For intelligence operative Sean Dillon, it is a routine passport check. But the events it will lead to will be as bloody as any he has ever known. The man he stops at Heathrow airport is Caspar Rashid, born and bred in England, but with family ties to a Bedouin tribe fiercely wedded to the old ways, as Rashid has just found out to his pain. His thirteen-year-old daughter, Sara, has been kidnapped by Rashid’s own father and taken to Iraq to be married to a man known as the Hammer of God, one of the Middle East’s most feared terrorists. Dillon has had his own run-ins with that tribe, and when the distraught man begs him for help, he sees a chance to settle some old scores – but he has no idea of the terrible chain of events he is about to unleash, nor of the implacable enemies he is about to gain. Before his journey is done, many men will die – and Dillon may be one of them.The indestructible Dillon dead? Pshaw, blurb elves, for shame – lure us not with your patently false elf-promises. You won’t be warned again …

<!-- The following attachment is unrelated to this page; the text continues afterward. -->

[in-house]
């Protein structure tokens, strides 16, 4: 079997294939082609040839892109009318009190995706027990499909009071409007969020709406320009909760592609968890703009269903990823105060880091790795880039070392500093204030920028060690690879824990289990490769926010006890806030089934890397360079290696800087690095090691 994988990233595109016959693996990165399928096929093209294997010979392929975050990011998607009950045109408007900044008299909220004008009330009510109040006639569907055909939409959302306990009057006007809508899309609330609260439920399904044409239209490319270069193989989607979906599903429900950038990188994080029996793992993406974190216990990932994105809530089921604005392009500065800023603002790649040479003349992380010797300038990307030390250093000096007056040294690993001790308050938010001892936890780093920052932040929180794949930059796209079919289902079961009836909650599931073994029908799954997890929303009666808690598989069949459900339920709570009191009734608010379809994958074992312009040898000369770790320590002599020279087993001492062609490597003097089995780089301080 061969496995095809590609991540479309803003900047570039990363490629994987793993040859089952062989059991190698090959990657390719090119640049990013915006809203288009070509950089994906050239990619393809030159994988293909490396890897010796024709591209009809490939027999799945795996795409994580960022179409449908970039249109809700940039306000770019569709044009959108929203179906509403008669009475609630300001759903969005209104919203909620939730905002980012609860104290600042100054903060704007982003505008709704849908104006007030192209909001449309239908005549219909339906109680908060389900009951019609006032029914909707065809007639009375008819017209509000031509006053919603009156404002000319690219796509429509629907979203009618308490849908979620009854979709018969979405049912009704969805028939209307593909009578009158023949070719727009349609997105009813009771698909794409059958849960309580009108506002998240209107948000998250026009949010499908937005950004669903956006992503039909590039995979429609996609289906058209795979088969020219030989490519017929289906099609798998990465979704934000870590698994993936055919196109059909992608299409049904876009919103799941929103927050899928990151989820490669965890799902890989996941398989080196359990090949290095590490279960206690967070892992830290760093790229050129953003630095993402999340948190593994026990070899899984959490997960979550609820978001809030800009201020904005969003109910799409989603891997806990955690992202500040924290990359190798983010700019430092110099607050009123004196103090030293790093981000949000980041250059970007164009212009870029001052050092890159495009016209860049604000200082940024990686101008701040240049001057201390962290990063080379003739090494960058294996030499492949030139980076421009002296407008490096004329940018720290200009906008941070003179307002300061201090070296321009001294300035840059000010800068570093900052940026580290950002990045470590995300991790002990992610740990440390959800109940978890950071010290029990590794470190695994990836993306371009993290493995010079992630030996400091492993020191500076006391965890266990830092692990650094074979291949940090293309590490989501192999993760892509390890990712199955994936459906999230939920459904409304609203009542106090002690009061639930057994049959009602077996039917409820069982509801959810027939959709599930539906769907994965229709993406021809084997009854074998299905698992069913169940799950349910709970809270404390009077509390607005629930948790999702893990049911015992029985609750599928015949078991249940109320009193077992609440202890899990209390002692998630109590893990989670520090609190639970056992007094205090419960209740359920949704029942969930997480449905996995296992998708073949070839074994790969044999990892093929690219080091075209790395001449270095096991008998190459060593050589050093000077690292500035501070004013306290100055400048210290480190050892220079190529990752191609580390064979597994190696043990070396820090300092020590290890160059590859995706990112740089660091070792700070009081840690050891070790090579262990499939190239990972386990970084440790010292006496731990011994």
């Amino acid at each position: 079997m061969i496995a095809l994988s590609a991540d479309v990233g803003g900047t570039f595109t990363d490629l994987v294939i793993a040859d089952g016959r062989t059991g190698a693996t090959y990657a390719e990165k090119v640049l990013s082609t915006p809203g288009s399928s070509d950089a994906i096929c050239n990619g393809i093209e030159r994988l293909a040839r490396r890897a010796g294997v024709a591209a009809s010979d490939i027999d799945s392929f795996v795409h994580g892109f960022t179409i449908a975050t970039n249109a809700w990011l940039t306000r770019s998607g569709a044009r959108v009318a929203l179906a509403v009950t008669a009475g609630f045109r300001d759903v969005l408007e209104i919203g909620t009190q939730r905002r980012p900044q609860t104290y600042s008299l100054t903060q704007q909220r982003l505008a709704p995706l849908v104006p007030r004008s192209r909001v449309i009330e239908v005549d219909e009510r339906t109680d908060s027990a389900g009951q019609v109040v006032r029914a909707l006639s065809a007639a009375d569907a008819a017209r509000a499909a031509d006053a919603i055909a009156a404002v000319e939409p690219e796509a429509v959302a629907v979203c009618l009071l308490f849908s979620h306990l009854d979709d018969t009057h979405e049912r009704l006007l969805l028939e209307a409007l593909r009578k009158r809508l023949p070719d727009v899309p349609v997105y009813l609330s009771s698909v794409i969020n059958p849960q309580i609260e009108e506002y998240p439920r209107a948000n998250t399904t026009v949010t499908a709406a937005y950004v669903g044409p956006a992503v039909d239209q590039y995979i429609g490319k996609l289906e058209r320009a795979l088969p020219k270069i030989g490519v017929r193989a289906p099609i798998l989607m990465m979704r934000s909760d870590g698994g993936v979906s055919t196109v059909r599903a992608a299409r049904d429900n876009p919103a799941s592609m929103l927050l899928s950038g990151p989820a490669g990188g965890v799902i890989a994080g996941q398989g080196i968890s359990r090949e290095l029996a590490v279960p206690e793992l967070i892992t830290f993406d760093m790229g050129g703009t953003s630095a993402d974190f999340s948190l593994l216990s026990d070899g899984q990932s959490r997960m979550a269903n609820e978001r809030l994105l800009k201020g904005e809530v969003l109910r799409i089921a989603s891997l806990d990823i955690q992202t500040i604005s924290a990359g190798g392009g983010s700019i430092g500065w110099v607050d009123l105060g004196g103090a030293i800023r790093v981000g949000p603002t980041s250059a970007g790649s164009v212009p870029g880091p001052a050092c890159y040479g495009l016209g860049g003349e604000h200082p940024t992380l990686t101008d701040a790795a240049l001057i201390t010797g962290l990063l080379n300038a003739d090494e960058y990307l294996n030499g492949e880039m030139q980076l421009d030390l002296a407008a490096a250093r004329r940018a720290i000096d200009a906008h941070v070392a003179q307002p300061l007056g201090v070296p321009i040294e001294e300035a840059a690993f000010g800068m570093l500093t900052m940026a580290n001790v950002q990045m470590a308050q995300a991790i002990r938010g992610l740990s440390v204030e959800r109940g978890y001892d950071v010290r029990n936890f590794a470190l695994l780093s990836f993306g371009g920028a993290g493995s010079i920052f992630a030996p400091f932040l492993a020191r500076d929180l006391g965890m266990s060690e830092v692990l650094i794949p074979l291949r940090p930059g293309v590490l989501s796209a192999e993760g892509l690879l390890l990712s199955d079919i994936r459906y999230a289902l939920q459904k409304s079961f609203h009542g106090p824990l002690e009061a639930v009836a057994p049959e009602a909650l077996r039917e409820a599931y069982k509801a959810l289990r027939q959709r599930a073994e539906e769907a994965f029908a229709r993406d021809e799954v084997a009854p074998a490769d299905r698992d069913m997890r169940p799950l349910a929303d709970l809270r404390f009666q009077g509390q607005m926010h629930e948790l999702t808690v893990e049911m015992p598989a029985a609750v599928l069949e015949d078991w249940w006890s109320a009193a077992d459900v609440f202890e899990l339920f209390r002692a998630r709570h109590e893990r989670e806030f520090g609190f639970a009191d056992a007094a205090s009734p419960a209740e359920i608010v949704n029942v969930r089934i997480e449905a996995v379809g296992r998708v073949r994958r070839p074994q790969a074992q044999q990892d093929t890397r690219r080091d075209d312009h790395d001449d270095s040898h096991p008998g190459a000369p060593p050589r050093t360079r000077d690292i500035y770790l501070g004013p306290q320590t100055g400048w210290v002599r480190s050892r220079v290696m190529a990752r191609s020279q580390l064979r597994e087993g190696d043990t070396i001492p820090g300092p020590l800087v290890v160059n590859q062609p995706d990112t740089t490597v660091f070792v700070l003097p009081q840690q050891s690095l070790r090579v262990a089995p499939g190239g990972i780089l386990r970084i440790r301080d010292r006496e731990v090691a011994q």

“Burke shows again that he’s not just a comic genius, but also a fine dramatic writer and storyteller.” – Booklist. “Prose both scabrous and poetic.” – Publishers Weekly. “Proust meets Chandler over a pint of Guinness.” – Spectator. “Among the most memorable books of the year, of any genre.” – Sunday Times. “A hardboiled delight.” – Guardian. “Imagine Donald Westlake and Richard Stark collaborating on a screwball noir.” – Kirkus Reviews. “A cross between Raymond Chandler and Flann O’Brien.” – John Banville.
Friday, September 7, 2007
Aye, but has he ever really been away? The only Irish crime writer who can claim a more prodigious output than Ken Bruen, Jack Higgins must have six arms and a small tribe of researcher elves locked away in his basement. The Killing Ground, due on October 1, is the sixquillionth novel of his alarmingly large canon of work, and the blurb elves have been squeaking thusly: